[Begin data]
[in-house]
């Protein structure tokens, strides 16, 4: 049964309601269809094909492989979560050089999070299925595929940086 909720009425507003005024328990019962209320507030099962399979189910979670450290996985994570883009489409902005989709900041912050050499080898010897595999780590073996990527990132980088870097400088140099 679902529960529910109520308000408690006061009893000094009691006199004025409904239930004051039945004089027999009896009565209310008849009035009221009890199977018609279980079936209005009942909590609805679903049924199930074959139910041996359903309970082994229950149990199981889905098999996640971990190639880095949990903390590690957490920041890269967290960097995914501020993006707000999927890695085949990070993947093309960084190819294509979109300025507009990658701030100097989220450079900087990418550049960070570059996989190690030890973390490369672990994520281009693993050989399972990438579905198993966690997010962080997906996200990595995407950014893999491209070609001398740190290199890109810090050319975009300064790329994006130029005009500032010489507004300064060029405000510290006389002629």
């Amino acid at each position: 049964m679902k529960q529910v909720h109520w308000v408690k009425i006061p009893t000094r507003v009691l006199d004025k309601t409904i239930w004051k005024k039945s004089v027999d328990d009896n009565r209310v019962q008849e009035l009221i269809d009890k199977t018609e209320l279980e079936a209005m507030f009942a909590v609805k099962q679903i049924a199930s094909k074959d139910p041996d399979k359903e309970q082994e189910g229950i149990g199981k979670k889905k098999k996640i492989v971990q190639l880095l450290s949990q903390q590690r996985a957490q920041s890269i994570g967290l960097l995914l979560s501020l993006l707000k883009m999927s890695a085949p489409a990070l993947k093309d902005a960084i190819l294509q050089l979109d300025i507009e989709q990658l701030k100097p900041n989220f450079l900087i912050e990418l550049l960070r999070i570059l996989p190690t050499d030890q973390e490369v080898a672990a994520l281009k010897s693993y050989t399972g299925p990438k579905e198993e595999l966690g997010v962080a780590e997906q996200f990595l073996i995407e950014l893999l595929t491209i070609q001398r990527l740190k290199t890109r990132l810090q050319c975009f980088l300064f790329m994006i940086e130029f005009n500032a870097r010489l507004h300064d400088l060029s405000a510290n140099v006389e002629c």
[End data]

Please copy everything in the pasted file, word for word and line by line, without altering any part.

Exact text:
[in-house]
């Protein structure tokens, strides 16, 4: 049964309601269809094909492989979560050089999070299925595929940086 909720009425507003005024328990019962209320507030099962399979189910979670450290996985994570883009489409902005989709900041912050050499080898010897595999780590073996990527990132980088870097400088140099 679902529960529910109520308000408690006061009893000094009691006199004025409904239930004051039945004089027999009896009565209310008849009035009221009890199977018609279980079936209005009942909590609805679903049924199930074959139910041996359903309970082994229950149990199981889905098999996640971990190639880095949990903390590690957490920041890269967290960097995914501020993006707000999927890695085949990070993947093309960084190819294509979109300025507009990658701030100097989220450079900087990418550049960070570059996989190690030890973390490369672990994520281009693993050989399972990438579905198993966690997010962080997906996200990595995407950014893999491209070609001398740190290199890109810090050319975009300064790329994006130029005009500032010489507004300064060029405000510290006389002629």
């Amino acid at each position: 049964m679902k529960q529910v909720h109520w308000v408690k009425i006061p009893t000094r507003v009691l006199d004025k309601t409904i239930w004051k005024k039945s004089v027999d328990d009896n009565r209310v019962q008849e009035l009221i269809d009890k199977t018609e209320l279980e079936a209005m507030f009942a909590v609805k099962q679903i049924a199930s094909k074959d139910p041996d399979k359903e309970q082994e189910g229950i149990g199981k979670k889905k098999k996640i492989v971990q190639l880095l450290s949990q903390q590690r996985a957490q920041s890269i994570g967290l960097l995914l979560s501020l993006l707000k883009m999927s890695a085949p489409a990070l993947k093309d902005a960084i190819l294509q050089l979109d300025i507009e989709q990658l701030k100097p900041n989220f450079l900087i912050e990418l550049l960070r999070i570059l996989p190690t050499d030890q973390e490369v080898a672990a994520l281009k010897s693993y050989t399972g299925p990438k579905e198993e595999l966690g997010v962080a780590e997906q996200f990595l073996i995407e950014l893999l595929t491209i070609q001398r990527l740190k290199t890109r990132l810090q050319c975009f980088l300064f790329m994006i940086e130029f005009n500032a870097r010489l507004h300064d400088l060029s405000a510290n140099v006389e002629c």